Whilst the founding team was very impressive, Facebook had already received an angel investment from one of Paypal’s founders. Sean Parker, one of Napster’s co-founders, had also joined the young company’s board as president. Such a team amassed around a very young startup would have made the due diligence process simpler for Accel.

what is due diligence?

At the other end of the scale, due diligence can help alert VC firms to outlandish or sometimes fraudulent ventures. The investors behind Powa Technologies, which we recently listed as the UK’s top startup failure this decade, is an example where this process perhaps went wrong. 

This story in the FT illustrates how key investor Wellington Management took an overly laissez-faire approach, declining to investigate the company’s day to day operations, which included an infamously opulent central London office. Oddly, Wellington also boosted the company’s valuation shortly after hiring Deloitte to assess whether the company was insolvent, suggesting a lack of proper due process within the firm itself. This hands off approach clearly isn’t adequate when dispensing large sums of investment in a high risk sector.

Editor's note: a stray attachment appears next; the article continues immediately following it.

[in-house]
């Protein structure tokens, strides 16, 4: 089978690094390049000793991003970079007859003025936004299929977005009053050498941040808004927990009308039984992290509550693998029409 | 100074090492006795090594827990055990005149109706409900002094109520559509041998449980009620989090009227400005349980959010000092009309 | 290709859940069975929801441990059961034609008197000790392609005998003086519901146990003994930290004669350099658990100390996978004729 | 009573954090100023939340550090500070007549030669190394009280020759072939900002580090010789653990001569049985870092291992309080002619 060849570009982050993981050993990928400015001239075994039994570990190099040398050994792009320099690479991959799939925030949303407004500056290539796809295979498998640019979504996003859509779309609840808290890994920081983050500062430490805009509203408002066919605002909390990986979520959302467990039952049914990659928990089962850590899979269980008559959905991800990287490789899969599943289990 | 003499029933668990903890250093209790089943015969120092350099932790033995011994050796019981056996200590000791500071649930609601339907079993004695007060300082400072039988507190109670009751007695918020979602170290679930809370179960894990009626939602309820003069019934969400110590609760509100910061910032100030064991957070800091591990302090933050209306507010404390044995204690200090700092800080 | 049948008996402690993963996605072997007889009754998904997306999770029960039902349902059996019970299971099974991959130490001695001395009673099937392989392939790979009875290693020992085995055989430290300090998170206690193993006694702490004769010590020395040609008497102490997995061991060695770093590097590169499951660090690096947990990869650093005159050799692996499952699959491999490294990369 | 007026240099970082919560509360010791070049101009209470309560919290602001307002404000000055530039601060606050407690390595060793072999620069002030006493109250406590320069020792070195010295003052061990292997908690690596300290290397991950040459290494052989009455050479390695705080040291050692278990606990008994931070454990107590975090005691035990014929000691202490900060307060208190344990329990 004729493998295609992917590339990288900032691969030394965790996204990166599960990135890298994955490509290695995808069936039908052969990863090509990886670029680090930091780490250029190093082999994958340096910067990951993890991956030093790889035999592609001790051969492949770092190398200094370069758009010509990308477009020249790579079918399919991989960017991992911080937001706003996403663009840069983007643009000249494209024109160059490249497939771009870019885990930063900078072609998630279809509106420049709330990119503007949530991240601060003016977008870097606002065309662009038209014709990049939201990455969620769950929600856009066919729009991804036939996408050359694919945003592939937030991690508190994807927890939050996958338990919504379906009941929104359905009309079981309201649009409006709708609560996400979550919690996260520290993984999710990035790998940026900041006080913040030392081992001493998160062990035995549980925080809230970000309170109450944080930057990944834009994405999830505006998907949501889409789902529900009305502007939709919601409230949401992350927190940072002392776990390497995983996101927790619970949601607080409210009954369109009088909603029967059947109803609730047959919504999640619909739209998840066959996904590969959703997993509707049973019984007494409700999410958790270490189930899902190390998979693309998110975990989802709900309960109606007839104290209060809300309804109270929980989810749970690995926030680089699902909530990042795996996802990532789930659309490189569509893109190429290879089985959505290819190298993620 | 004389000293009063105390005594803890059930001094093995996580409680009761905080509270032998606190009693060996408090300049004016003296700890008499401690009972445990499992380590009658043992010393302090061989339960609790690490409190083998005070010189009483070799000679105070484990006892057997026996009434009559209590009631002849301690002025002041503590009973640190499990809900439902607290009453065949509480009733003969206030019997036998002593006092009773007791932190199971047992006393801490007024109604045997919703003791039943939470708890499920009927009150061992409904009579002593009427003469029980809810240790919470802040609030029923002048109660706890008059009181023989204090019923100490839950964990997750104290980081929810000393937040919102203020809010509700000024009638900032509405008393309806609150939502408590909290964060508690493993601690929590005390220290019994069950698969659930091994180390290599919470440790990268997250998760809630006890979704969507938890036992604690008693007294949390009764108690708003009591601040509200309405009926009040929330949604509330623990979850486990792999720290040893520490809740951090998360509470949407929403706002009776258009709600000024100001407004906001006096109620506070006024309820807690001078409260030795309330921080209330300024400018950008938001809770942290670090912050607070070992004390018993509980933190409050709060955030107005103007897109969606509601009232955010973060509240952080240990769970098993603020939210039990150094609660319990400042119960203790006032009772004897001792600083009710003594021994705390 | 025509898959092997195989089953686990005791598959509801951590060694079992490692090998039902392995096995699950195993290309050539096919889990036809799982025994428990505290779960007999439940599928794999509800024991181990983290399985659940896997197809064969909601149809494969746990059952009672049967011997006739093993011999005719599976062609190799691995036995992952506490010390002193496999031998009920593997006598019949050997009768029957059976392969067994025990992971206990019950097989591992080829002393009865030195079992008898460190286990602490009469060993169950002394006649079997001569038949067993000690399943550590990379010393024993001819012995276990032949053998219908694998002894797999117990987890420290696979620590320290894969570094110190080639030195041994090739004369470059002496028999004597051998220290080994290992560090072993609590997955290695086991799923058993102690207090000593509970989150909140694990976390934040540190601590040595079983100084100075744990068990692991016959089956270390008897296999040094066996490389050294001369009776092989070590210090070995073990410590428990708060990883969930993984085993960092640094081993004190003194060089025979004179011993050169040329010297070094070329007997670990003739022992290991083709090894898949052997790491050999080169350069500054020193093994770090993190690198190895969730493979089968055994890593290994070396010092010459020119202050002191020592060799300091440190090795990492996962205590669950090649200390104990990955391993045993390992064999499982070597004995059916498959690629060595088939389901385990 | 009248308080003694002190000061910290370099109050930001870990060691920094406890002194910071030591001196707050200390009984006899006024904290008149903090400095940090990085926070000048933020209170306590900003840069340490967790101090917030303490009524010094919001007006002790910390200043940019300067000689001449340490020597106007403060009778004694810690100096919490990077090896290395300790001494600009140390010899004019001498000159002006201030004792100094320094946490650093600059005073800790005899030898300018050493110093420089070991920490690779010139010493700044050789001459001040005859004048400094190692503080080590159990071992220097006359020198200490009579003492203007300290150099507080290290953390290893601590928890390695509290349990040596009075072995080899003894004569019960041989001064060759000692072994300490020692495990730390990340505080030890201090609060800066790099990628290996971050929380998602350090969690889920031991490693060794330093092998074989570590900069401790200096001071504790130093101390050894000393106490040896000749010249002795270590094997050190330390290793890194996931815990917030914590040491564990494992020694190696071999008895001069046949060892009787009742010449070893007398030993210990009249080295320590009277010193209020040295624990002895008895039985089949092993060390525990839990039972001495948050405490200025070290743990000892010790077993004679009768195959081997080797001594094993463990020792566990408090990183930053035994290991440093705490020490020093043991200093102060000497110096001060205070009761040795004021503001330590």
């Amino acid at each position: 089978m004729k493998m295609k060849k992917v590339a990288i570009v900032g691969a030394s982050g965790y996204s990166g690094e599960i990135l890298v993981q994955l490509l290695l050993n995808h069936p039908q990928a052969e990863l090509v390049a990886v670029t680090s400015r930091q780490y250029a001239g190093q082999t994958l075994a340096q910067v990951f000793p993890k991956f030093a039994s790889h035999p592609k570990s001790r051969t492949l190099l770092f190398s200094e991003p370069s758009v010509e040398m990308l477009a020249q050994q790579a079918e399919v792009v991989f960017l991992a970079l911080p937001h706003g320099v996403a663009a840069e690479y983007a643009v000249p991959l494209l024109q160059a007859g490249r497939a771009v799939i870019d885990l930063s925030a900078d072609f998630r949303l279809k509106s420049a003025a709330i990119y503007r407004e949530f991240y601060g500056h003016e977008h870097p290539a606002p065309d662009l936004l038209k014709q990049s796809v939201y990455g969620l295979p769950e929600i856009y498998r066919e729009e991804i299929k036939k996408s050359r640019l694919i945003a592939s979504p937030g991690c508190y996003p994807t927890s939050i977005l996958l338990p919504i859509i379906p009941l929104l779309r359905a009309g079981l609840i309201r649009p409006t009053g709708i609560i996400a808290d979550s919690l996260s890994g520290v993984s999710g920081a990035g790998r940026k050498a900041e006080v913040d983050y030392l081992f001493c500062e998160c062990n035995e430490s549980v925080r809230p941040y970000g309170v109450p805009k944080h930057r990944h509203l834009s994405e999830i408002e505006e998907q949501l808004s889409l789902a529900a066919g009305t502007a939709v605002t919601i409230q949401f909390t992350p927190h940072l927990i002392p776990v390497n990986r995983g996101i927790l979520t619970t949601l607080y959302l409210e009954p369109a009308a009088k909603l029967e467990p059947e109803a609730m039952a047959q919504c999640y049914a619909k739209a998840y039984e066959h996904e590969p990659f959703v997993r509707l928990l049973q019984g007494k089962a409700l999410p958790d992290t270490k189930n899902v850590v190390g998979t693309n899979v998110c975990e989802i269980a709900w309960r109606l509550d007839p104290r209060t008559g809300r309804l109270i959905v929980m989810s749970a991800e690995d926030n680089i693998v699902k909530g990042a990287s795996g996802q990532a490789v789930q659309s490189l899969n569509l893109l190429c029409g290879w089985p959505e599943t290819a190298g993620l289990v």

Many VC partners may use a range of more qualitative assessments to determine whether the management team should be trusted with the firm’s investment. For young companies, this will include detailed research into the founders’ pasts, including interviews with past colleagues. In the case of serial entrepreneurs a good place to start are the board members at past companies. As the stereotypical entrepreneur is both charismatic and self-willed, this can be a useful way of accurately judging past performance.

Due Diligence Checklists

 

Private Equity

A due diligence checklist for a more traditional, private equity investor can take the following structure: